Reviews - Fringe 2015

Fringe 2015 Review: The Rabbit Done Died

By Dawn Cattapan
Published July 18, 2015


The Rabbit Done Died is about abortion; or rather, the decision of a woman to have an abortion or not, and the consequences that may follow.

Based on in-person interviews and first-hand accounts from the 1950s, Rose Hopkins of Mooncalf Theatre provides a powerful exploration of a topic that can be controversial by today's standards, leaving the audience to imagine the discomfort that the topic may have caused over 50 years ago.

In blocking and in dialogue (with the audience as her silent partner) she approaches each fragment of the performance with comfort and confidence that only a Stepford Wife is capable of; including a hidden element of surprise and secrecy.

At 20 minutes long, this play is not fully formed. However, it has unbridled potential, which in itself is a reason to attend any of its other shows.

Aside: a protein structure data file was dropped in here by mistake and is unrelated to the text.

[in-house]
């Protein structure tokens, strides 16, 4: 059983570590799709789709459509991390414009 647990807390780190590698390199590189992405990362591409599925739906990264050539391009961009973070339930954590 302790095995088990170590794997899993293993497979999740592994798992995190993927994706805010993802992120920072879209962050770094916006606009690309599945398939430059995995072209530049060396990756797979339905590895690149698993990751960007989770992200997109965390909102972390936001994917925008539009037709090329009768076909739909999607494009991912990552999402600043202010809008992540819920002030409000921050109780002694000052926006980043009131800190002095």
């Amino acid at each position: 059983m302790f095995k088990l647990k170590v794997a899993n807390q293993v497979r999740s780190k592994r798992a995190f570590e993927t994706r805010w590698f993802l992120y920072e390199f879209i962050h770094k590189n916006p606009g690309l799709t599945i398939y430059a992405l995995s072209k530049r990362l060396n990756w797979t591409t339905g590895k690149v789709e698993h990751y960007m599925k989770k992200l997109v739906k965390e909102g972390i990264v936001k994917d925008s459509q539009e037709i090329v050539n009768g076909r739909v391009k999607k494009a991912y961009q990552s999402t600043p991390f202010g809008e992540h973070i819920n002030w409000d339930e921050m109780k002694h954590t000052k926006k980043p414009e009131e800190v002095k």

The character and feelings that Rose Hopkins creates are very real and it is easy to empathize with the emotional journey that she travels on, while wondering what other emotions and stories may be hiding behind her perfectly coiffed hair and pearl necklace.

It is my hope that Rose and Mooncalf Theatre will continue to workshop and build upon this production and take advantage of the potential that it offers. This is definitely worth seeing.

Dawn Cattapan is an arts management and communications professional who is currently working with Green Venture. The former Executive Director of the Sudbury Symphony Orchestra and Education Manager for the Toronto Symphony Orchestra, she is particularly interested in the potential of the Hamilton arts community. In her spare time, Dawn is an active yogi, burrito aficionado and can be found on Twitter @dcattapan.

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